Durango, the county seat of La Plata county, sits picturesquely along the Animas River at the base of the San Juan Mountains. Situated in southwestern Colorado, the town is near the famous Four Corners junction of the states of Arizona, New Mexico, Utah, and Colorado. Surrounded by an idyllic and serene landscape, and boasting over 300 days of sunshine a year, residents and visitors alike, enjoy the vast natural beauty of Durango.
Geography and Climate of Durango
Nestled in the foothills of the La Plata Mountains, Durango is at an elevation of 6,512 feet above sea level. The town covers 9.92 square miles of land area and 0.03 square miles of water area. Junction Creek, which flows into the Animas River, is the southern terminus for the Colorado trail which winds through 88 miles of the surrounding San Juan National Forest. Situated about 48 miles south of Silverton and 215 miles northwest of Albuquerque, Durango is a rural mountain community.
Durango enjoys moderate temperatures year-round with four distinct seasons. The warmest month is July when temperatures sit around 86°F and rarely climb higher than the upper 80s. The coldest month is January, with lows in the single digits. Despite varying temperatures depending on the altitude, Durango boasts a relatively mild winter with temperatures rarely dipping below zero. The average annual rainfall is 18 inches and the normal average annual snowfall is 67 inches.
Brief History of Durango
The area was originally settled by the Anasazi Indians, now called the Ancestral Puebloans, known for their impressive cliff dwellings. Founded in 1880 by the Denver & Rio Grande Railroad Company, Durango is a famous railroad town named after Durango, Mexico. Inspired by a trip to Mexico, a governor thought the two spots looked similar. The word, Durango, originating from the Basque word, "Urango," means "water town." In 1882, the opening of the Durango & Silverton Narrow Gauge Railroad was instrumental for access to the mining town of Silverton. From its founding in 1880, it grew to 2,400 within a year and doubled its population by 1910.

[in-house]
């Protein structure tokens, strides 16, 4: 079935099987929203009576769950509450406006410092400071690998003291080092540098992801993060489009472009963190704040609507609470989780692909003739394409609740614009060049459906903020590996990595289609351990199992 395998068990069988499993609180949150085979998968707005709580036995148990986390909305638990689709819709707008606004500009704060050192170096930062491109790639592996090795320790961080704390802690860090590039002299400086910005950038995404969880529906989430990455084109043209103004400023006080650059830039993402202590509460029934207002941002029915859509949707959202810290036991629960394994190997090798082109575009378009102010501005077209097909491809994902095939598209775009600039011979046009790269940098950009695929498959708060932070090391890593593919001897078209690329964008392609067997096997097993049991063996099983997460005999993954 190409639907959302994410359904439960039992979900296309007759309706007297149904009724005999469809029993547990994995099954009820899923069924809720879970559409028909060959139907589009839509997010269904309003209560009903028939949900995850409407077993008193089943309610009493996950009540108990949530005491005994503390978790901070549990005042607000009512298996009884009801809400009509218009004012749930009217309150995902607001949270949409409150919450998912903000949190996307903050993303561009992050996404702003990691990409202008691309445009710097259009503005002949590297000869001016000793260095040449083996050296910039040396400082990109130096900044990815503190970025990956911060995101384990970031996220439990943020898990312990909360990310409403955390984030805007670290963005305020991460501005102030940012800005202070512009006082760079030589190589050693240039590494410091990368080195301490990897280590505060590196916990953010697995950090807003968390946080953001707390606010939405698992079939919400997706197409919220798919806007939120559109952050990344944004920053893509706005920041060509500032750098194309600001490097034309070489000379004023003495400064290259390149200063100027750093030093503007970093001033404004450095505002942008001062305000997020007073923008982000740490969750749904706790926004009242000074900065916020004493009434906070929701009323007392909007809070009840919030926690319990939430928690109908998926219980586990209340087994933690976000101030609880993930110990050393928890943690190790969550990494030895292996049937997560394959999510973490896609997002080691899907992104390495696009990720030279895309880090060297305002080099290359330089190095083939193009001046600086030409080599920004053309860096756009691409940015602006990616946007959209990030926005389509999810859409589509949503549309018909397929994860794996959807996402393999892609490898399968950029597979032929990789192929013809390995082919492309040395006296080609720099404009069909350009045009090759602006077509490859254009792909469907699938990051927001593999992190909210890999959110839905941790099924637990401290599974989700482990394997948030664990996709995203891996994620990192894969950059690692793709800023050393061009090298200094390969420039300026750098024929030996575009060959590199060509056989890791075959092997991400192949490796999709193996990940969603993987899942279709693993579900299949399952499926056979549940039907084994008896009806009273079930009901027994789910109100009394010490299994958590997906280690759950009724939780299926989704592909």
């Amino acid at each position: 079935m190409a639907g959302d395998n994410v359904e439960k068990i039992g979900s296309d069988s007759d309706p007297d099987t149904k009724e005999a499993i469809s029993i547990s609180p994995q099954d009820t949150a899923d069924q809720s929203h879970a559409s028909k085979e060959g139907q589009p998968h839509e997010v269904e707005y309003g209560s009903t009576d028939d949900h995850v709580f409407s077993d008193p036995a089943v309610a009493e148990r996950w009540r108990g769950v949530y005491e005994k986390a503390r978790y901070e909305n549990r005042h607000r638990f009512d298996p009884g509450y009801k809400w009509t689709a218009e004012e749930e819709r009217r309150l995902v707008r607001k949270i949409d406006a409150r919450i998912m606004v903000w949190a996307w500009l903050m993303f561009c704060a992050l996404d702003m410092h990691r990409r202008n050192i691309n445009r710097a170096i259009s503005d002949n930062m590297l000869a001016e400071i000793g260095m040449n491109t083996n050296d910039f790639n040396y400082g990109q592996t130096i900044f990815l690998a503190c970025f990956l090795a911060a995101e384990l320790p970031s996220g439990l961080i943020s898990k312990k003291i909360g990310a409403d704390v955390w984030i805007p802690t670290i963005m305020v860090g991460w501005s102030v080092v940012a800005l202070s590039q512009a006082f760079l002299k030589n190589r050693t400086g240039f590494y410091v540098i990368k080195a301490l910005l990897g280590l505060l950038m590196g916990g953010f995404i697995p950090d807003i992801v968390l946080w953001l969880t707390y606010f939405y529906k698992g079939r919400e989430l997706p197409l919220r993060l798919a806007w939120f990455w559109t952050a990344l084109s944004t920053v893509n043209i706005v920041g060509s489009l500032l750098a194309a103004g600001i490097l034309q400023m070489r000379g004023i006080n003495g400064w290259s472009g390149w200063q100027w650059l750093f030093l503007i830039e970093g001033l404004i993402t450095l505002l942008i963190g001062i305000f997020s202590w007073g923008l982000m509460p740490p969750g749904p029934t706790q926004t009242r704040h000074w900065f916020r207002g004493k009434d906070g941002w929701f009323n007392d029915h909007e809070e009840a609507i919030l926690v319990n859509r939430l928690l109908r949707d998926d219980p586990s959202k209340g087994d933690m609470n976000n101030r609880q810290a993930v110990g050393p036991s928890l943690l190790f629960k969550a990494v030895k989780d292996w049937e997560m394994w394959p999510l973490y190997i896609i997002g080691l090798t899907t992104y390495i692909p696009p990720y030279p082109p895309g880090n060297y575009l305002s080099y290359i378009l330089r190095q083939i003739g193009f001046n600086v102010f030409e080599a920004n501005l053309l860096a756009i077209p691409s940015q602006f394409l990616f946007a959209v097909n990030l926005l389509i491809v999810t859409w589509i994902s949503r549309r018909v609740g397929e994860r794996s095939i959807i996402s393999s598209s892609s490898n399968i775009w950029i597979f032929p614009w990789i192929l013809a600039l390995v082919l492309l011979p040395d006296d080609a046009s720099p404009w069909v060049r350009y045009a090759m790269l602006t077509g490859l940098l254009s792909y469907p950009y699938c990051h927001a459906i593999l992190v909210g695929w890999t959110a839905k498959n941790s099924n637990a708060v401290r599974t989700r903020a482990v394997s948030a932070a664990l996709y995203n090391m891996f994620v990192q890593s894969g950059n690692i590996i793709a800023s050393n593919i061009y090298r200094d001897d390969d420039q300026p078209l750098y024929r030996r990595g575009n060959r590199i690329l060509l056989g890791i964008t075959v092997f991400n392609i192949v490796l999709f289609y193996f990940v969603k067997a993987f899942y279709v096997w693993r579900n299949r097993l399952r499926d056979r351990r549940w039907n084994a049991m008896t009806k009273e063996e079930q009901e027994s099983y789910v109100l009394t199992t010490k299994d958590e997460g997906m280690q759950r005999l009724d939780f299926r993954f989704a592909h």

Population and Economy of Durango
The population of Durango at the last census was 19,413 with a trending annual growth increase. The tourism industry is a vital aspect of Durango’s economy, as well as retail, educational services, and health care. The Durango & Silverton Narrow Gauge Railroad is also instrumental to Durango’s economy. The average age of residents in Durango is 36.4 years. With an average household income of $65,424, the poverty rate is relatively high at 9.54%.
Tourist Attractions in and Around Durango
Durango and Silverton Railroad
In 1882, with the construction of the tracks to Silverton complete, the first passengers made the winding, scenic trip through the San Juan Mountains. Although it was primarily built to haul freight, tourists have long flocked to the region for the once-in-a-lifetime sights and the opportunity to explore the surrounding landscape. The narrow-gauge railway tightly winds through sheer rock faces, overtop of High Bridge, and around Horsehoe Curve, giving you plenty of opportunity to marvel at the stunning views of the Animas River Gorge. In the 1960s, it was designated a National Historic Landmark and awarded the National Historic Civic Engineering Landmark. When in the area, riding the early 1900s, vintage steam locomotive with the comfort of modern amenities, is a must.